Riemann surface
matlab

Consider the following thought:
“Special relativity holds for frames moving at constant relative velocity, but of course acceleration requires general relativity because the frames are noninertial.”

Ineffable twaddle. Special relativity certainly doesn’t cower before simple kinematical acceleration. On the other hand, acceleration, even just uniform acceleration in one dimension, is not without its connections with general relativity. We shall explore some of them here. For ease of notation, we set $c=1$. In part (d) we’ll put $c$ back.
1a) Let us first ask what we mean by “uniform acceleration.” After all, a rocket approaching the speed of light $c$ can’t change its velocity at a uniform rate forever without exceeding $c$ at some point. Go into the frame moving instantaneously at velocity $v$ with the rocket relative to the “lab.” In this frame, by definition the instantaneous rocket velocity $v$ vanishes. Wait a time $d t^{\prime}$ later, as measured in this frame. The rocket now has velocity dv’ in this same frame. What we mean by constant acceleration is $d v^{\prime} / d t^{\prime} \equiv a^{\prime}$ is constant. The acceleration measured in the fixed lab is certainly not constant! The question is, how is the lab acceleration $a=d v / d t$ related to the truly constant $a^{\prime}$ ? To answer this, let $V=v / \sqrt{1-v^2}$, the spatial part of the 4-vector $V^\alpha$ associated with the ordinary velocity $v$. The same relation holds for $V^{\prime}$ and $v^{\prime}$. Assume for the moment that the primed and unprimed frames differ by some arbitrary velocity $w$. The 4-velocity differentials are then given by:
$$d V^{\prime}=\left(d V-w d V^0\right) / \sqrt{1-w^2}$$
Explain.
1b) Now, set $w=v$. We thereby go into the frame in which $v^{\prime}=0$; the rocket is instantaneously at rest. Prove that $d v=d v \prime\left(1-v^2\right)$. (Remember, $v$ and $v^{\prime}$ are ordinary velocities.) From here, prove that
$$\frac{d v}{d t}=a^{\prime}\left(1-v^2\right)^{3 / 2} .$$

Solution:
This is the standard material of Special Relativity. For a particle moving in an interial frame S along the trajectory $x^\mu=x^\mu(\tau)$ parametrised by the proper time $\tau$, one defines the 4-velocity $U^\mu=d x^\mu / d \tau$ and 4 -acceleration $A^\mu=d U^\mu / d \tau$. Since $d s^2=-c^2 d t^2+d \mathbf{x}^2=-c^2 d \tau^2$, we have $d \tau=d t \sqrt{1-\mathbf{v}^2 / c^2}=d t / \gamma$, so $U^\mu=(\gamma c, \gamma \mathbf{v})$ and
$$A^\mu=\left(\gamma^4 \frac{\mathbf{v} \cdot \mathbf{a}}{c}, \gamma^4 \frac{\mathbf{v} \cdot \mathbf{a}}{c^2} \mathbf{v}+\gamma^2 \mathbf{a}\right)$$

FIG. 1: A particle moving in an inertial frame $\mathrm{S}$ along the trajectory $x^\mu=x^\mu(\tau)$ parametrised by the proper time $\tau$. The particle’s 4-velocity $U^\mu$ is orthogonal (in Minkowski metric) to its 4 -acceleration $A^\mu: U_\mu A^\mu=0$.
In particle’s own frame, $A_0^\mu=\left(0, \mathbf{a}0\right)$. Computing the invariant $A\mu A^\mu=\left(A_0\right)_\mu A_0^\mu$, we find
$$\mathbf{a}_0^2=\gamma^6 \frac{(\mathbf{v} \cdot \mathbf{a})^2}{c^2}+\gamma^4 \mathbf{a}^2$$
If $\mathbf{v}$ and a have the same direction, eq. (2) simplifies to $a_0^2=a^2 \gamma^6$. One can show that for a particle moving in $\mathrm{S}$ under the action of a constant force, $a_0=$ const. This is the situation considered in the present problem (we shall use the notation $a_0$ rather than $a^{\prime}$ in the solutions).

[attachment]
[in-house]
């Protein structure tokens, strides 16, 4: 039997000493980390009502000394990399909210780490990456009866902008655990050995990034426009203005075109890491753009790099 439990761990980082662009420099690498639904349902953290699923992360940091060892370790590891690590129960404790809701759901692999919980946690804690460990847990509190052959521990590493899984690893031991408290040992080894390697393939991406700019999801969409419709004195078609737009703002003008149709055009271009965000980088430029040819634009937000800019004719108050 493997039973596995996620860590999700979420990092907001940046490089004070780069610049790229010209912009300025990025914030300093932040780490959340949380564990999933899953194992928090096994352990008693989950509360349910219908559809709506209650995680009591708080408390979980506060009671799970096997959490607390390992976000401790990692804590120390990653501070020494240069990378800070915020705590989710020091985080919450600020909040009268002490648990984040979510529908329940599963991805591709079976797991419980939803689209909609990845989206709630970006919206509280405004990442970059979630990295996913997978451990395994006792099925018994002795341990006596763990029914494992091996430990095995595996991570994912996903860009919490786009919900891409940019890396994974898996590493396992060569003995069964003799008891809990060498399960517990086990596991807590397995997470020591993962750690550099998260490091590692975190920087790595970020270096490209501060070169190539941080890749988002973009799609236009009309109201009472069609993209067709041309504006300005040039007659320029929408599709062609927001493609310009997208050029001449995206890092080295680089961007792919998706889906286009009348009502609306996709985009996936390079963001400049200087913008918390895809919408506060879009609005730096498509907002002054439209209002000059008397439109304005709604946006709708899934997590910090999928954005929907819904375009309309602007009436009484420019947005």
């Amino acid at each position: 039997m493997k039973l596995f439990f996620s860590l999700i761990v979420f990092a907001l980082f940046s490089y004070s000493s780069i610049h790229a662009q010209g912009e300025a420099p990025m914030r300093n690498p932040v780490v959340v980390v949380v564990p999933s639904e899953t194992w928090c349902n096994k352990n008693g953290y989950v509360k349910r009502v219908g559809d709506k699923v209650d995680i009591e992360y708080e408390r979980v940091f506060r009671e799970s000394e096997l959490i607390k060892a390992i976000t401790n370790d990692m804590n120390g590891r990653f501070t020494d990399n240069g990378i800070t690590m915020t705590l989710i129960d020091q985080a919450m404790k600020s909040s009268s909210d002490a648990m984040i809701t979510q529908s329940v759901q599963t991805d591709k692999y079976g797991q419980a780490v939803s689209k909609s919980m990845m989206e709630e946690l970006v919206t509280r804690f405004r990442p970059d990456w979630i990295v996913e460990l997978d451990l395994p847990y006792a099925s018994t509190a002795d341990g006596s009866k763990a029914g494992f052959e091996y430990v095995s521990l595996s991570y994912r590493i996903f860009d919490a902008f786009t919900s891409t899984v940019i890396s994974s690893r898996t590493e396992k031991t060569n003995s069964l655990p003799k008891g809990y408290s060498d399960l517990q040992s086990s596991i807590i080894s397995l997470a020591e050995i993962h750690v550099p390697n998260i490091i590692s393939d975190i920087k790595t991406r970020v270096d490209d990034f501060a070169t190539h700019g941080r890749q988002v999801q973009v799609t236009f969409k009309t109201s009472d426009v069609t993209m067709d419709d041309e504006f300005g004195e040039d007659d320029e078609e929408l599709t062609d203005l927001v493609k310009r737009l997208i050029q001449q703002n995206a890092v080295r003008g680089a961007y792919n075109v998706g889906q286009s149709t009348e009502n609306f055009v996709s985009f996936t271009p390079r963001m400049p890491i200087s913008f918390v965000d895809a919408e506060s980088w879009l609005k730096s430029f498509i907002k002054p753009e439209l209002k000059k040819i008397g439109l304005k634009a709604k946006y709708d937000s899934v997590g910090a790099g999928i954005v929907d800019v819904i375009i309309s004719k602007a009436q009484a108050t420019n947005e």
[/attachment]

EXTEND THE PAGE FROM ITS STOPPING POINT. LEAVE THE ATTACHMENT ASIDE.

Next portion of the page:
1c) Show that, starting from rest at $t=t^{\prime}=0$,
$$v=\frac{a^{\prime} t}{\sqrt{1+a^{\prime 2} t^2}}, \quad a^{\prime} t=\sinh \left(a^{\prime} t\right)$$
and hence show that (for $x=0$ at $t=t^{\prime}=0$ ):
$$v=\tanh a^{\prime} t^{\prime}, \quad x=\frac{1}{a^{\prime}}\left[\cosh a^{\prime} t^{\prime}-1\right] .$$
The integrals are not difficult; do them yourselves.

Problem 2
Recognising tensors. One way to prove that something is a vector or tensor is to show explicitly that it satisfies the coordinate transformation laws. This can be a long and arduous procedure if the tensor is complicated, like $R_{\mu \nu \kappa}^\lambda$. There is another way, usually much better! Show that if $V_\nu$ is an arbitrary covariant vector and the combination $T^{\mu \nu} V_\nu$ is known to be a contravariant vector (note the free index $\mu$ ), then
$$\left(T^{\prime \mu \nu}-T^{\lambda \sigma} \frac{\partial x^{\prime \mu}}{\partial x^\lambda} \frac{\partial x^{\prime \nu}}{\partial x^\sigma}\right) V_\nu^{\prime}=0$$
Why does this prove that $T_{\mu \nu}$ is a tensor? Does your proof actually depend on the rank of the tensors involved?

Solution:
If $T^{\mu \nu} V_\nu$ and $V_\nu$ are known to be tensors (vectors), we can write
$$T^{\prime \mu \nu} V_\nu^{\prime}=\frac{\partial x^{\prime \mu}}{\partial x^\lambda} T^{\lambda \kappa} V_\kappa=\frac{\partial x^{\prime \mu}}{\partial x^\lambda} \frac{\partial x^{\prime \nu}}{\partial x^\kappa} T^{\lambda \kappa} V_\nu^{\prime}$$
which implies
$$\left(T^{\prime \mu \nu}-T^{\lambda \sigma} \frac{\partial x^{\prime \mu}}{\partial x^\lambda} \frac{\partial x^{\prime \nu}}{\partial x^\sigma}\right) V_\nu^{\prime}=0$$
and
$$T^{\prime \mu \nu}=T^{\lambda \sigma} \frac{\partial x^{\prime \mu}}{\partial x^\lambda} \frac{\partial x^{\prime \nu}}{\partial x^\sigma}$$
since $V_\nu$ is arbitrary. The same reasoning applies to tensors of arbitrary rank.

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